Last night, Miss A was gifted a used flute from her Meme and Grandad. If it isn't too late, then she will start the beginner homeschool band. That will be an inexpensive way to have music lessons as they are group lessons instead of private lessons. This will require driving 30 minutes to a nearby town so we will adjust that days schedule to reflect that day trip.

Latin is the other elective I would like to add later this year. I'm still researching which program to use and if it is the right time to introduce it. As I find out more about this area, I'll have posts with resource links under the label Latin.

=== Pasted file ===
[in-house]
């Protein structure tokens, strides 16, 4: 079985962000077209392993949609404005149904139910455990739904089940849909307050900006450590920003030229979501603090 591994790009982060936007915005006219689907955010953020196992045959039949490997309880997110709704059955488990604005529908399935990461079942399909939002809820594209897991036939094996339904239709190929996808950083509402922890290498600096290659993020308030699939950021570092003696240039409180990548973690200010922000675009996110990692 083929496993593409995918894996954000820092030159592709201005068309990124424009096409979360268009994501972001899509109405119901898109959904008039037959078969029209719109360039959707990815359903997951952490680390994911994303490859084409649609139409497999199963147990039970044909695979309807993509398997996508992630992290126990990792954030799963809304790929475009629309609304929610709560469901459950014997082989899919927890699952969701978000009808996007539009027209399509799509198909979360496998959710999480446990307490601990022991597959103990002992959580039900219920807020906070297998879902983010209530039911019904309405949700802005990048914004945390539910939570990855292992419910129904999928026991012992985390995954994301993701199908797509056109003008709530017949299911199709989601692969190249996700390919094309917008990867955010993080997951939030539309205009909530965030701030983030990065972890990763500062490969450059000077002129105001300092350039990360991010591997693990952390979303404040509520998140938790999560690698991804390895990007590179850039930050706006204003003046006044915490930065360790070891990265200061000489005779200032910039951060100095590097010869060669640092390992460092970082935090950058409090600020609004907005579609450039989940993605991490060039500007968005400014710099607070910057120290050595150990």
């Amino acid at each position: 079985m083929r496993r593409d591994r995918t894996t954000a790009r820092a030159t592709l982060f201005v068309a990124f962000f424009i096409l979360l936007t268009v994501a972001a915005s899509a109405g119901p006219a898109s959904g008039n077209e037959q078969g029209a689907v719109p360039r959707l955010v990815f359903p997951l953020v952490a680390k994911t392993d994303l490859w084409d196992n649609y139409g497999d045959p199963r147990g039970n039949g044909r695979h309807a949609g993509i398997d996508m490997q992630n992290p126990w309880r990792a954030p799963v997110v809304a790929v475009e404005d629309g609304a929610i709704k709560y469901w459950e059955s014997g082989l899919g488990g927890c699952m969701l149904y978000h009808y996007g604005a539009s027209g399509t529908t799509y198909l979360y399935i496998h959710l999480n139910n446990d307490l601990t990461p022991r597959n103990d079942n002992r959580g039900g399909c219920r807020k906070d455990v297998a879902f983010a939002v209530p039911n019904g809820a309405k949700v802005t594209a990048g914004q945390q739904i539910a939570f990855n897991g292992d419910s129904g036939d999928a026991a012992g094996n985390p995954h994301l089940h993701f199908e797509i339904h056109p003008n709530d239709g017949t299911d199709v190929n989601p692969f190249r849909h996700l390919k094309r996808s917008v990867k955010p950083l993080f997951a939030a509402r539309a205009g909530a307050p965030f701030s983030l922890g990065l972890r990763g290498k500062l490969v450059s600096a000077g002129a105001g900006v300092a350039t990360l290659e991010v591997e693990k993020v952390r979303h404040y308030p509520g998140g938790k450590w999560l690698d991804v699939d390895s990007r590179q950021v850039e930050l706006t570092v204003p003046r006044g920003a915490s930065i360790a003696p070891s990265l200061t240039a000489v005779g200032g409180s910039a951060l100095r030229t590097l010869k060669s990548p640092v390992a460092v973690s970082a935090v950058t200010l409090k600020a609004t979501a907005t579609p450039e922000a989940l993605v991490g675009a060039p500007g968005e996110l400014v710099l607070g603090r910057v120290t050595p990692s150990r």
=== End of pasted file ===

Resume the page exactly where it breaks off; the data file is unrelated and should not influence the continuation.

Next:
The only other thing I'd like to mention about this curriculum is that I will likely write my lesson plans out to make it a 4 or 4 and a half day curriculum. It seems like it will be pretty simple to do. On the suggested lessons, Friday are the lightest day of work. So it stands to reason that when we need a four day week, we can easily double up on a couple of things and have that fifth day available for field trips, music lessons, or project days. In addition there is a flex week built in for narrations, field trips, etc. I'm so excited to start this curriculum. It is going to be easy to implement and we have been so pleased with the reading selections in past LBC curriculum guides.

Mrs. P